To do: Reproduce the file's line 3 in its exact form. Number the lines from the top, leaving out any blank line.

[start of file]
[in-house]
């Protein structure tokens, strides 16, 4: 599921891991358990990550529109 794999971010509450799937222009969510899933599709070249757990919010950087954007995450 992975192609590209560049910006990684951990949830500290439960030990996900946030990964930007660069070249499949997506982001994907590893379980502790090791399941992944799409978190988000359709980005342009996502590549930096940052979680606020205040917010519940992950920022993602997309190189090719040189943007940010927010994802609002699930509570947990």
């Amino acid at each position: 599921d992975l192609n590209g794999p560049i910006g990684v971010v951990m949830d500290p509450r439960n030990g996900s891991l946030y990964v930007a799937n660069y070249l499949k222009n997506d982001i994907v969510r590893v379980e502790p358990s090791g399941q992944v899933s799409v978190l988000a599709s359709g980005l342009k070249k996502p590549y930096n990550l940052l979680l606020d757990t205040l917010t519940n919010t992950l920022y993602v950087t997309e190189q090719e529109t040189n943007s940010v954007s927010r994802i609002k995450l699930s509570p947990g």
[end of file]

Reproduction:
């Amino acid at each position: 599921d992975l192609n590209g794999p560049i910006g990684v971010v951990m949830d500290p509450r439960n030990g996900s891991l946030y990964v930007a799937n660069y070249l499949k222009n997506d982001i994907v969510r590893v379980e502790p358990s090791g399941q992944v899933s799409v978190l988000a599709s359709g980005l342009k070249k996502p590549y930096n990550l940052l979680l606020d757990t205040l917010t519940n919010t992950l920022y993602v950087t997309e190189q090719e529109t040189n943007s940010v954007s927010r994802i609002k995450l699930s509570p947990g």